And quite often they go, “I can’t believe you people want to do this and actually help us.” And we’re like, “That’s what we’re supposed to be doing. That is what we want to do.”

GARY MILLER: The tough part, says Mashkuri, is that not everyone is able to make that change.

JAVAD MASHKURI: I mean, there are, at this point, unfortunately, there's a lot of stories, and not all of them have happy endings. And what people don’t realize is that someone who shows up in the Emergency Department with an opioid overdose has a 1-in-5 to 1-in-10 chance of showing up dead in 90 days.

So there is a certain urgency to getting this started. And the better we can either erase barriers or make them — make this treatment more accessible, the better we’re gonna do.

LIZ MCDOUGAL: Every story’s got something that you’re gonna feel ashamed about because we all do things we regret in our addiction. If I can tell you my story and I don’t feel shame, it makes you feel like I’m probably not gonna judge you. And, guess what? I’m not. At all.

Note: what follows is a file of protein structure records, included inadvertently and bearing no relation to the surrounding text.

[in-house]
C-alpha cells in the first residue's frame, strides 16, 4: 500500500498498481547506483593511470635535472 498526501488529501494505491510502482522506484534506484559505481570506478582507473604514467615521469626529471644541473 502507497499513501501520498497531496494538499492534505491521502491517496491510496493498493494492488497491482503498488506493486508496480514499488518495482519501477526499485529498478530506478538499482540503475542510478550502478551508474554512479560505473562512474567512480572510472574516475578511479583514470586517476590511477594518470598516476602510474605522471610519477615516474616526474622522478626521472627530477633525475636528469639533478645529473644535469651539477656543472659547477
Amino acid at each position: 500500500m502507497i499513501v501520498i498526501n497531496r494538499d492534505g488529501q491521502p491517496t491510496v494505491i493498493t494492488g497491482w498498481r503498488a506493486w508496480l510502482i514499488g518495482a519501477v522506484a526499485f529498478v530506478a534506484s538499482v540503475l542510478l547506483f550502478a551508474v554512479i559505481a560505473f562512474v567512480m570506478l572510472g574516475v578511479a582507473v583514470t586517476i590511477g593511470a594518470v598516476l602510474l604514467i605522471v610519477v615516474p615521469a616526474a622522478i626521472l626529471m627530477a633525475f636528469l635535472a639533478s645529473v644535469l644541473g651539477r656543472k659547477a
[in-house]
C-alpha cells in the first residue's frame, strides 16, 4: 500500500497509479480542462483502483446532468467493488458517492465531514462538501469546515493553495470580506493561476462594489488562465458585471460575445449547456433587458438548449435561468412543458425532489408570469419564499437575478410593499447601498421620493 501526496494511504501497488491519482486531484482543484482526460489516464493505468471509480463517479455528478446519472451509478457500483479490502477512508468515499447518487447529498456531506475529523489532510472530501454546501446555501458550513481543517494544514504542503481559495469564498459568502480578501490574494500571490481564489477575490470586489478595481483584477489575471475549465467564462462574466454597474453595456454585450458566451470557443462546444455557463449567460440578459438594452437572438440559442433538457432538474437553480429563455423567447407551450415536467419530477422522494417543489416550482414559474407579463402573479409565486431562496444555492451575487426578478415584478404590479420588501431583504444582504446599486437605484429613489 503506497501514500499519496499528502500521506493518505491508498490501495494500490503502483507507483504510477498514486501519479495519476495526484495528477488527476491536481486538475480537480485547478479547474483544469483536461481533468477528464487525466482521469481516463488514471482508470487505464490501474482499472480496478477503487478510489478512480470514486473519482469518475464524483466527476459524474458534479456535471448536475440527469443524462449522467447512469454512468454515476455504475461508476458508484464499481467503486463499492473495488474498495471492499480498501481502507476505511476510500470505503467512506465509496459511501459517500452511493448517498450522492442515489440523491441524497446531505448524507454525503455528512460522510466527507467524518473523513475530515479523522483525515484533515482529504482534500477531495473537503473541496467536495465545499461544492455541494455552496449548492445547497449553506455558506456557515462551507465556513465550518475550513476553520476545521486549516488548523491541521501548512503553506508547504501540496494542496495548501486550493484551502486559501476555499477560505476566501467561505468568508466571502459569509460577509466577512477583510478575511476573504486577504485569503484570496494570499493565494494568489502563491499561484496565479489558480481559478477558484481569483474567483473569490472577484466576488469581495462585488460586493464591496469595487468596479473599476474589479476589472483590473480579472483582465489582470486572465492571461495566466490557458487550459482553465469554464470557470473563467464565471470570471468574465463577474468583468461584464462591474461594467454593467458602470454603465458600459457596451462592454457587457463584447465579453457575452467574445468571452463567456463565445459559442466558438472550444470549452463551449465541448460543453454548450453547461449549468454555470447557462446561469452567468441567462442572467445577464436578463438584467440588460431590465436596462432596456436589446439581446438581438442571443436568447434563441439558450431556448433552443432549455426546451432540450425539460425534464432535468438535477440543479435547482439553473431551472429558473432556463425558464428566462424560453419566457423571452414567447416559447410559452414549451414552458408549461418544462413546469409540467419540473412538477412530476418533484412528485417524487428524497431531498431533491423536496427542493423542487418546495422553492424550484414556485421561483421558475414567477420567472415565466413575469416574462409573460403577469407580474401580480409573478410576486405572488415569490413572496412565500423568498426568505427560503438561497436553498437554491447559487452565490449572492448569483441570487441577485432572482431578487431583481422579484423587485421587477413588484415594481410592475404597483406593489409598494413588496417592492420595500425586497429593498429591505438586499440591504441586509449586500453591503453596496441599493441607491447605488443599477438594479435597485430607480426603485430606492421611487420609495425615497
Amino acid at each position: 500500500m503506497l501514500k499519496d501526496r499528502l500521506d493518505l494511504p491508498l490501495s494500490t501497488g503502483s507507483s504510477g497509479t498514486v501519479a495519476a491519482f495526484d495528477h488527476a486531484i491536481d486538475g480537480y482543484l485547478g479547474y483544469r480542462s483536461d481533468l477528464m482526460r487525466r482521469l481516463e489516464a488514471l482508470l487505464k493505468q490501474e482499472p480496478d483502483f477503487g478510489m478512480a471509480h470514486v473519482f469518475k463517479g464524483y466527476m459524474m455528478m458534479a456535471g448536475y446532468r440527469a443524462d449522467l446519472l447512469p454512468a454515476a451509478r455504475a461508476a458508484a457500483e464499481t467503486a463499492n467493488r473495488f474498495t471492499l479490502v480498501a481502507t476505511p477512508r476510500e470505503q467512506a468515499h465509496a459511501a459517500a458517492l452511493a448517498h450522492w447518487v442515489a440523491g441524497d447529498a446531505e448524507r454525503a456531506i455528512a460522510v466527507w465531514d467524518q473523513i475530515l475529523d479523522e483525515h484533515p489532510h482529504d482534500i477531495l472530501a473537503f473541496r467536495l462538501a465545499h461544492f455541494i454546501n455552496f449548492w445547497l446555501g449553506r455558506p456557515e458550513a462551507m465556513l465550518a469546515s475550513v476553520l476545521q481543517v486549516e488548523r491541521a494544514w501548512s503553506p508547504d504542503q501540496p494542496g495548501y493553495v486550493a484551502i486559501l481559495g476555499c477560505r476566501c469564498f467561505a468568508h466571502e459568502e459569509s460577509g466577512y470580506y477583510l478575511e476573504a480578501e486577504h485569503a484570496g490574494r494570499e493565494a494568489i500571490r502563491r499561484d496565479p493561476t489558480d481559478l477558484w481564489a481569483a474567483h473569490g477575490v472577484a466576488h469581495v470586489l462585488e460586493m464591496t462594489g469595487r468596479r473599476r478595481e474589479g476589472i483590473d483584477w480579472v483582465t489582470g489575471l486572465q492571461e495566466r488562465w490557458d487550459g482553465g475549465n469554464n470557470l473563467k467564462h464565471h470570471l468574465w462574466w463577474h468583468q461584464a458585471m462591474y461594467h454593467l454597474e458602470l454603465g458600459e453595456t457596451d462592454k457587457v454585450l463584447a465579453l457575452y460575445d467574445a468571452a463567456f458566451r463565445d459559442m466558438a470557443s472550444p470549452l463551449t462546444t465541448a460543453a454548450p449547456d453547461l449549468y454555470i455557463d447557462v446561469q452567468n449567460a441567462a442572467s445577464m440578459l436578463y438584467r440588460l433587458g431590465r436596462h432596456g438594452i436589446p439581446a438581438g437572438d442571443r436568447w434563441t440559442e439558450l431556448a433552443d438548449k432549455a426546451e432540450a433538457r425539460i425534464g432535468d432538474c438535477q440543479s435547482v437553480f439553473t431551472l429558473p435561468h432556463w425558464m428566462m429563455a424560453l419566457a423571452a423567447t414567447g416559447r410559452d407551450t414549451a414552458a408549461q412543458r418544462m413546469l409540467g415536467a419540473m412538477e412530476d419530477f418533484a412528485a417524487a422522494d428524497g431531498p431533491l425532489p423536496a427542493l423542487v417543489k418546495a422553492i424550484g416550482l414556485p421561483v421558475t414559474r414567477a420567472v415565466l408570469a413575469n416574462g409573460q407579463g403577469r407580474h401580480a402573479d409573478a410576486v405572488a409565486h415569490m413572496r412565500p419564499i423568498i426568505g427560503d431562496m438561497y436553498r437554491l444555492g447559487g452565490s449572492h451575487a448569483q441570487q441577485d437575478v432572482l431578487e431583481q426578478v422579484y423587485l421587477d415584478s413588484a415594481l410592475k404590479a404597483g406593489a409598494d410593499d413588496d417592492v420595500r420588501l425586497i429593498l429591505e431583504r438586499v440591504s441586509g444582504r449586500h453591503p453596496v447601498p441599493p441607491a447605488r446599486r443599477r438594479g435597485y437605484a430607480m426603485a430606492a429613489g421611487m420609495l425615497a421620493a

It’s such an amazing feeling to be able to literally walk back into hell and go, “Hey, I can help you. I figured this out. I know the way. Let me show you.”

GARY MILLER: My Heart Still Beats is a production of Writers for Recovery, made possible with support from Vermont Public Radio and the VPR Innovation Fund. In the show, you heard from Dr. Javad Mashkuri of the Central Vermont Medical Center and recovery coach Liz McDougal. Producers for this series are Bess O’Brien and me, Gary Miller. Erica Heilman edited the series and Angela Evancie is VPR's managing editor for podcasts. The music in this episode was by Brian Clark. Writers for Recovery is made possible through major underwriting from the Vermont Department of Corrections, The Rona Jaffe Foundation and Nat and Martha Winthrop.

For more information about Writers for Recovery and how to join a workshop go to

If you like what you heard here, please take a minute and review us on Apple Podcasts. This helps new listeners to find the show. I'm Gary Miller. Thanks for listening.